September 25, 2021
Robert Hunt was a ruthless businessman who didn’t tolerate any weakness, and he was rude to disabled people constantly. But all that changed with the birth of his son, which taught him a big lesson.
“Excuse me? Can’t you hear me?! My daughter needs to use the bathroom. Can you tell me where it is?” Robert asked the cashier at the grocery store. He was with his daughter, Emily, getting a few things before going home.
“Sir, I’m sorry. Our cashier, Celeste, is deaf-mute. The bathrooms are over there,” the manager said when he approached the register to see what was going on.
“You hired a deaf-mute as a cashier at a store? That’s crazy! These employees have to deal with people! Put her in the back,” Robert said rudely.
“I’m sorry for the inconvenience, sir. But Celeste is a valued employee, and we don’t discriminate based on disabilities in this store. She can handle scanning groceries and check out just fine,” the manager added, annoyed at Robert’s attitude.
“Whatever. I want to get out of here,” Robert said in a huff. He paid for his stuff, took Emily to the bathroom, and went home. This incident was just a blip on his radar, but he would remember it a few years down the road.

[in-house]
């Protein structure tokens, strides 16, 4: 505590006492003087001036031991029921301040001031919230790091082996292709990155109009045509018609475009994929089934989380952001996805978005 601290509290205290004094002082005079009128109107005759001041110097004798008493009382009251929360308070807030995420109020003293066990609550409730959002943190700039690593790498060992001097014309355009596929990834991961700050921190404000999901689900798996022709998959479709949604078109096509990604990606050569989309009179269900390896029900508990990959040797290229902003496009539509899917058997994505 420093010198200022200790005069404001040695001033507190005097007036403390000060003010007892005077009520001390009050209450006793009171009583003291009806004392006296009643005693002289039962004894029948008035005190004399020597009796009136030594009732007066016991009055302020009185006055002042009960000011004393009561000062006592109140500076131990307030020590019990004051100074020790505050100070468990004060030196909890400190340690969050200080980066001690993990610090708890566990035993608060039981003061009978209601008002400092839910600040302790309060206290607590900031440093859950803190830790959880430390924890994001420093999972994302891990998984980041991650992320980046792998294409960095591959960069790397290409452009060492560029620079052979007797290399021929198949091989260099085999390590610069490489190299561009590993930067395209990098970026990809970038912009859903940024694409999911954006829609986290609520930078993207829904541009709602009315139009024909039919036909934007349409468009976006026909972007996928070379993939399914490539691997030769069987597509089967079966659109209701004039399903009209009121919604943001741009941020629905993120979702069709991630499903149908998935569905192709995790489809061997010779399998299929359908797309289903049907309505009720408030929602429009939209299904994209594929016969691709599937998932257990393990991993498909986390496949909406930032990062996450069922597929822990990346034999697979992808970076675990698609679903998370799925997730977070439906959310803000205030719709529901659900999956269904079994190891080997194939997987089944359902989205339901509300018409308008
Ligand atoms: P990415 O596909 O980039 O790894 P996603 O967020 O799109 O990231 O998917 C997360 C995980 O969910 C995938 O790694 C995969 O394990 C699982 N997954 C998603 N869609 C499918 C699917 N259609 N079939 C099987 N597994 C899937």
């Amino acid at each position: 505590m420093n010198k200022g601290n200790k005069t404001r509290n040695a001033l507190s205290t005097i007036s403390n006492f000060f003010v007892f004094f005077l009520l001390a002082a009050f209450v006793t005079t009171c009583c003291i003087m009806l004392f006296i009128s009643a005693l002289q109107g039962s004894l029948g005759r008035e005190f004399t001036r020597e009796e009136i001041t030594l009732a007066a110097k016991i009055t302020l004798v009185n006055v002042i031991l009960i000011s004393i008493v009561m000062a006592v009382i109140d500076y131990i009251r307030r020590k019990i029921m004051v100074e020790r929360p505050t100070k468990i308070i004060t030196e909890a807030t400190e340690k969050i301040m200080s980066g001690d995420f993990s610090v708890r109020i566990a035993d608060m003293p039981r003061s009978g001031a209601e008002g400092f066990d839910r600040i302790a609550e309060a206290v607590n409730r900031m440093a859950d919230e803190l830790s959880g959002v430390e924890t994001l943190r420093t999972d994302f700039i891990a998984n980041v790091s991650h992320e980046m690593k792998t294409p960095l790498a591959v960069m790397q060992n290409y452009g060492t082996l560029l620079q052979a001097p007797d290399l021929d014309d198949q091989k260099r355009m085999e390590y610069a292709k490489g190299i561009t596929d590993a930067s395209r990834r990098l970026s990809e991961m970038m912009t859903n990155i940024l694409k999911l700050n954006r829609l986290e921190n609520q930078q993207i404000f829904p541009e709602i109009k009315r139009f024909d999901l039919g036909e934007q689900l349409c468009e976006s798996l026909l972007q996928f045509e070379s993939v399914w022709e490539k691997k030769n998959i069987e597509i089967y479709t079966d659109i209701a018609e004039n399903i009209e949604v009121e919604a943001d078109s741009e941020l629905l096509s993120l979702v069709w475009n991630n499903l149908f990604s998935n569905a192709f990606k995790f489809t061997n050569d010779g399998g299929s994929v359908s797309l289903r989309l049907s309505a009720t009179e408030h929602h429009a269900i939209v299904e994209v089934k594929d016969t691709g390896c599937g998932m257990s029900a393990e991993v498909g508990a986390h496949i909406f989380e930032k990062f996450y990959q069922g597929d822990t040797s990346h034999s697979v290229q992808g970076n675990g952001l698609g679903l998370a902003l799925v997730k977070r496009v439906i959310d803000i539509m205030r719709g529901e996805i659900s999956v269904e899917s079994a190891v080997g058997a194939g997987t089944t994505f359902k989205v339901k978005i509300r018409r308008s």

When Robert got home, he called out to his pregnant wife Georgia who suddently yelled, “I’m going into labor!” as her water broke right when Robert walked through the door. Quickly, Robert ushered his family to his car and went to the hospital.
Georgia’s pregnancy had not been easy. Her OBGYN put her on bed rest almost immediately, and it was still a month before her due date. “I’m worried, honey,” she told him in the car.
“Don’t worry, Georgia. That’s my son in there. He’s a fighter like his father. He will be perfect!” Robert assured her with conviction. After many hours of labor that resulted in an emergency C-section, his son, Richard, was born.
“Your son is fine for now. We’ll have to run some further tests, and he needs to spend a week in the NICU before we can release him. But everything looks good for now,” Dr. Tamill explained. Luckily, Georgia was fine as well.